A book about Japanese girls kicking serious ass during an age-old warring samurai-infested Japan? Sign me up!
by David Kudler
Stillpoint Digital Press, June 2016
Middle grade historical fiction
Rated: 3.5 / 5 cookies
e-ARC provided by NetGalley
Though Japan has been devastated by a century of civil war, Risuko just wants to climb trees. Growing up far from the battlefields and court intrigues, the fatherless girl finds herself pulled into a plot that may reunite Japan — or may destroy it. She is torn from her home and what is left of her family, but finds new friends at a school that may not be what it seems.
Magical but historical, Risuko follows her along the first dangerous steps to discovering who she truly is.
Kano Murasaki, called Risuko (Squirrel) is a young, fatherless girl, more comfortable climbing trees than down on the ground. Yet she finds herself enmeshed in a game where the board is the whole nation of Japan, where the pieces are armies, moved by scheming lords, and a single girl couldn’t possibly have the power to change the outcome. Or could she?
What I Loved
A school set to train assassin shrine maidens. I mean, honestly, what’s NOT to love in that premise? After her husband’s death, Lady Chiyome devotes her resources in the establishment of a temple, effectively “saving” young, orphan girls and taking them in as wards, teaching them the ways of the kunoichi. That doesn’t exactly translate to “shrine maiden,” by the way (try “female ninja” instead). In any case, the girls are not only learning the proper rites to sustain a shrine as miko, but they’re also being trained in the more questionable skills of seduction, stealth, sabotage, and death. So. Where can I sign up now?
Lady Chiyome and her kunoichi. Which leads me to the secondary characters of the story. To be able to run a school for stone-cold kunoichi (who seem to hold duty over pretty much anything else, including love), its leader should be widely respected and she absolutely must have the constitution of steel. Lady Chiyome completely fits the bill, and she’s just as formidable as her best kunoichi. And when I talk of her best, I mean Mieko.
Can I just say I’m in love with Mieko? She’s totally my girl-crush of the book, and I do not blame Masugu at all for the things said and unsaid to her near the end of the book. Mieko is the epitome of grace and poise and loveliness all wrapped up into one lithe frame of deadly badassery. I mean, she was pretty much all smiles and sometimes serious-face on everyone. Up until the samurai almost kills Risuko and the untrained initiates. And that’s when this bitch takes action by HOLDING THE DOOR. Gracefully, I might add.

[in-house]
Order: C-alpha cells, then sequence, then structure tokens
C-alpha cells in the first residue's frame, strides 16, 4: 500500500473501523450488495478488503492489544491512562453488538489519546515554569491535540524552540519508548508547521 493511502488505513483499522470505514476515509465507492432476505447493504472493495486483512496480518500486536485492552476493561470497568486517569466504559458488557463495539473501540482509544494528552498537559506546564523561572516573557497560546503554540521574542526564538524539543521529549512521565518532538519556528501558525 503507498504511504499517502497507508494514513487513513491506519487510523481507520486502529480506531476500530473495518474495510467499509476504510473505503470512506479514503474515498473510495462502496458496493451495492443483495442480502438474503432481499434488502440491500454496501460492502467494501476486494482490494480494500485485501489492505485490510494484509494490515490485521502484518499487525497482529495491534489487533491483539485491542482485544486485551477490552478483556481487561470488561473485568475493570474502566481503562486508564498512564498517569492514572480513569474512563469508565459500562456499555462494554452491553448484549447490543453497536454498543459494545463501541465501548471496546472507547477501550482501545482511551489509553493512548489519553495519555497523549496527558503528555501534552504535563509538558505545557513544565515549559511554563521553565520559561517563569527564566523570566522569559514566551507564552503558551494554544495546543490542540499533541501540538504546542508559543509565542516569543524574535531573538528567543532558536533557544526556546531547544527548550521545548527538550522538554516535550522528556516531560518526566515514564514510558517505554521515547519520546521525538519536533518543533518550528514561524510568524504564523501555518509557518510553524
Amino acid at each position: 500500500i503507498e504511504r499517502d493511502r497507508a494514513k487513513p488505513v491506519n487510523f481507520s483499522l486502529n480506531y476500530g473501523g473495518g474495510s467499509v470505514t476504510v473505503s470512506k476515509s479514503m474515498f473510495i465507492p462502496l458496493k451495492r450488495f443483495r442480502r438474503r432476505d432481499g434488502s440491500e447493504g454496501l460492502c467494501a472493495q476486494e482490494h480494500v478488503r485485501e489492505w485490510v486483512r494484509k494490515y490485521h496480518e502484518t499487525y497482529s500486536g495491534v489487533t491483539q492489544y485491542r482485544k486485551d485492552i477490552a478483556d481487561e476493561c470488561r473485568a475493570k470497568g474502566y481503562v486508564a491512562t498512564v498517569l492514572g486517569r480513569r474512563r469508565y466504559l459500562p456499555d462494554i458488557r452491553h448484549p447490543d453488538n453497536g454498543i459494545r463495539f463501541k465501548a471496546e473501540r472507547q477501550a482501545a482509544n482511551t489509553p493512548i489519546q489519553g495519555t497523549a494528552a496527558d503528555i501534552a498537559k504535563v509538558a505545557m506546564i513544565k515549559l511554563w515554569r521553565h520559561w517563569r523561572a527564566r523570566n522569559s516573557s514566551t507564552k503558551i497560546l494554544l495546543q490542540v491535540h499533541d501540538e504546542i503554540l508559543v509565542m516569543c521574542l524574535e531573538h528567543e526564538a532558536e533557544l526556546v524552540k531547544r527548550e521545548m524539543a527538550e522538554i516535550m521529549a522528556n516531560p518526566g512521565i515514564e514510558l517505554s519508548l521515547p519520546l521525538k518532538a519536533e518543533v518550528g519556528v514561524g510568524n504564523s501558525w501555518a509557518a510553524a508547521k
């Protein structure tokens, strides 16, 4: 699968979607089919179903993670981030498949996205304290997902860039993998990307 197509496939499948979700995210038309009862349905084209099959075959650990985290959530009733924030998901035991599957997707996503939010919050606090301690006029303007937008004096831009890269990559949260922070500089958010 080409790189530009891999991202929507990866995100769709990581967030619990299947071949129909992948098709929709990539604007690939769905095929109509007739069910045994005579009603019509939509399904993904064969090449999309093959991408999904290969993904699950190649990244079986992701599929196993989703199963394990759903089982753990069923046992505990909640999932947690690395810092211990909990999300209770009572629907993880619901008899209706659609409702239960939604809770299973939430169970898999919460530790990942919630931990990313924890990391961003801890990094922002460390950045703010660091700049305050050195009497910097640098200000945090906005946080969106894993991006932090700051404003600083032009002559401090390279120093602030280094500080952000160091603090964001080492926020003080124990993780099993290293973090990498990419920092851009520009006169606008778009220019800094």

Unfriendly rivalry = much amusement. That Toumi, though. I mean, I was pretty sure that between the two deplorable characters in the book, Toumi would be pretty solid in her abject hatred. Too much so, in fact, that I honestly just crossed her out of the list of the possible villains list in the book. I mean, for all I know, she’ll probably be Risuko’s worst enemy down the line, but I can’t help but like what she brings to the story anyway.
Strong women abound. There is no doubt that many of the women in this story are highly capable of defending themselves, without much help from the samurai guards and/or soldiers who frequent the shrine. While, yes, Aimaru and Masugu and the rest of the men there do pull their weight, there is no denying the fact that the kunoichi can face down a handful of attacking bandits with their skilled education in daggers, swords, glaives, bows, and poison.
What is a school without its lesson scenes? Obviously the focus is on Risuko and her transition from being a disgraced samurai’s daughter to a kunoichi initiate. But at this point her story is just beginning, and I’m still trying to decide where she’s going to end up once we finally get to her full-blown training. On the other hand, there’s the matter of the actual training itself, which was kind of a letdown, to be honest. I mean, yeah, I expected there to be tedium and the whole “wax-on, wax-off” regime from Karate Kid. But there must have been some way to alleviate the boring scenes by making it more interesting. And not just snide remarks from Toumi can save training scenes.
(That said, Mieko’s dancing training scenes were pretty awesome…but I’m biased like that.)
The Tale of Genji inspiration. While I did like the occasional reference to what is probably Japan’s most popular classical work, I thought the idea of the epic has the potential of getting lost in middle grade translation. I mean…even I have yet to read the tale in its entirety, choosing to skim through summaries for the most part.
What I Didn’t Like
The anomaly that is Kee Sun. It was interesting to bring in a Korean male cook amidst the Japanese shrine maiden thing. Honestly, I didn’t really have a problem with having Kee Sun around. Up until he started talking. The speech pattern drove me nuts for the most part, and I couldn’t really handle half the nicknames he came up with. “Girlie” sounded horribly Westernized. The brogue he used was horribly Westernized. It would have been just fine if they’d mentioned his strange accent as opposed to adding it into the actual story. But maybe that’s just me.
The slow-going-ness of the plot. Actually, I’m not even sure the main plot was resolved. Every conflict that had been put in and closed by the end of Risuko were pretty much just subplots. Heck, the final confrontation felt a bit petty, considering who the villain ended up being (and gods, it was way too obvious in any case) and the fact that the plot relied too heavily on convenience in order to enable Risuko the opportunity to do a solo altercation with the antagonist.
3.5 out of 5 cookies! I’d read the next book, if only to see how Risuko is shaping up. And more of Mieko plsthx!